I really enjoy that the theme of social action runs throughout the Atlas. It is discussed to some degree in the introduction, but is also inherent to the mission statement (Lankes, 2011). I think this mission is in accord with Syracuse University’s pledge to scholarship in action found on the University’s webpage (http://www.syr.edu/), and is a personal mission I try to carry throughout my work and studies.
The main mission stated throughout the threads, often with accompanying graphics, is that “the mission of librarians is to improve society through facilitating knowledge creation in their communities” (Lankes, 2011, p. 15). I also think that it is important that Lankes recognizes another mission in his introduction, that librarians “continue a centuries-long mission to use knowledge to better understand the past, make a better today, and invent an ideal future” (Lankes, 2011, p. 2). This connects today’s librarians with librarians from hundreds of years ago, and puts librarians in an active role in shaping the present and future. Lankes also makes an important point that the primary mission needs to be supported by the larger community that the library serves (Lankes, 2011, p.28-29). With the focus of the mission on the librarians, Lankes supports the view that it is the librarian that makes a space a library – the books and other resources are just artifacts (Lankes, 2011, p.15-16).
Lankes claims that basis of our worldview is changing, with a shift in focus to human knowledge and the learning process instead of on things or artifacts like books (Lankes, 2011, p.23). This has also changed what he defines as a librarian’s duties: knowing a community and its needs, building a collection, organizing programs, answering reference questions, completing inventory, and bringing his/her knowledge and worldview to the community (Lankes, 2011, p.24). Most of these duties are related to knowledge acquisition, and emphasize that in order for a librarian to be proactive he/she must understand the motivations of the library’s patrons (Lankes, 2011, p.26-27). I think connecting to patrons and the larger community and realizing their motivations and needs are what will keep libraries thriving for years to come, and a librarian’s role is crucial to this success.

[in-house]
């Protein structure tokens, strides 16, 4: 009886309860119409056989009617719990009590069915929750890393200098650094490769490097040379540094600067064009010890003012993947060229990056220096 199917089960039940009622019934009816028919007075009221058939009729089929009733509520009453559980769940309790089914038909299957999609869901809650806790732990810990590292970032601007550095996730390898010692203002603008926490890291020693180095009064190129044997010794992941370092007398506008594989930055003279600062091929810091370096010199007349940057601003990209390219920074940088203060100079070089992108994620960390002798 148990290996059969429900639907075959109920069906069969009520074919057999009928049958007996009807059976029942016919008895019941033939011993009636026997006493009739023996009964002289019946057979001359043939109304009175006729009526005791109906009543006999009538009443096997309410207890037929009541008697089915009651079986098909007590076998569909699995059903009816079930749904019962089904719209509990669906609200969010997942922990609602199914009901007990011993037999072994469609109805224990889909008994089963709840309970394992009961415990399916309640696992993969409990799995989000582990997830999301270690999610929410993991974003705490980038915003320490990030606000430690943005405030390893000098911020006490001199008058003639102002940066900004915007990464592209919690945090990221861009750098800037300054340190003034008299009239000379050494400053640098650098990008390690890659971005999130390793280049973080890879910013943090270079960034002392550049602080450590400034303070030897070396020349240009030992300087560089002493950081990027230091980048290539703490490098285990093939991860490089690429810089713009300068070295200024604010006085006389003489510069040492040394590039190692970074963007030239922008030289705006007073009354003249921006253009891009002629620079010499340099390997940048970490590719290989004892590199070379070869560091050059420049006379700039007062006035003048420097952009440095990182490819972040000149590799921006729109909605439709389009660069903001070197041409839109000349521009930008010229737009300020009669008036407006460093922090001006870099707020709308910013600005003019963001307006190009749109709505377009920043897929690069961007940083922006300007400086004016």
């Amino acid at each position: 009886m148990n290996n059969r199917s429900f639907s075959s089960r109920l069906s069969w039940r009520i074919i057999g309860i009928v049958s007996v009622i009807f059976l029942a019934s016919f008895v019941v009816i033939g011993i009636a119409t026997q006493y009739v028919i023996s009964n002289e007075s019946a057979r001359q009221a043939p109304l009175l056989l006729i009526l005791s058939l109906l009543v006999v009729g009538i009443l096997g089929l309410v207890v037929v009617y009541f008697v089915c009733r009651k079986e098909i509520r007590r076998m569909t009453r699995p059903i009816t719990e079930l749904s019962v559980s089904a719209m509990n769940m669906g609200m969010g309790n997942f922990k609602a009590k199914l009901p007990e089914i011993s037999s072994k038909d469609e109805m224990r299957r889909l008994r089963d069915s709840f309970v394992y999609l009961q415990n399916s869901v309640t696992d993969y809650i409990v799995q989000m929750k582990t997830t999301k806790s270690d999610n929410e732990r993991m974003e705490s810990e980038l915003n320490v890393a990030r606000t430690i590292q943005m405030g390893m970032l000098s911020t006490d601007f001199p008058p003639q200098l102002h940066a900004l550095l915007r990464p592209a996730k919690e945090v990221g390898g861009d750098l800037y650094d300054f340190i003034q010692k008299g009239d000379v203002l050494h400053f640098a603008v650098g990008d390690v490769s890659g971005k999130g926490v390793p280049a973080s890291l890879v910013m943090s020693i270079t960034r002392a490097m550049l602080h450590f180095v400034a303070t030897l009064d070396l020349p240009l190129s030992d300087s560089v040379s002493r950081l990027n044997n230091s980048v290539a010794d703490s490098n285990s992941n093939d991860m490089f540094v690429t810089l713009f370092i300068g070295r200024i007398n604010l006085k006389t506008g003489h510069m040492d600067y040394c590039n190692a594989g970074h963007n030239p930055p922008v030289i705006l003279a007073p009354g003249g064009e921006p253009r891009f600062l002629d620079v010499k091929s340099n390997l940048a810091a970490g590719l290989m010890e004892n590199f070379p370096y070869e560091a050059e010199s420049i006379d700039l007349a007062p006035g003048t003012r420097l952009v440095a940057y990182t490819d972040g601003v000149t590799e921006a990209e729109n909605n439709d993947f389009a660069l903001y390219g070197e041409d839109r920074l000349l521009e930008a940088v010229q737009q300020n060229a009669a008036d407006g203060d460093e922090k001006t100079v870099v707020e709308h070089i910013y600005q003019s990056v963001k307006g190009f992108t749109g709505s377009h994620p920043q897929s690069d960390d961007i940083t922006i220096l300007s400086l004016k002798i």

Finally, I would just like to say I enjoy how the book is structured, with each of the threads building upon the others. These threads also are connected to the overall theme and mission of the Atlas (Lankes, 2011, p.13).
Lankes, R.D. (2011). The Atlas of New Librarianship. Cambridge, MA: MIT Press.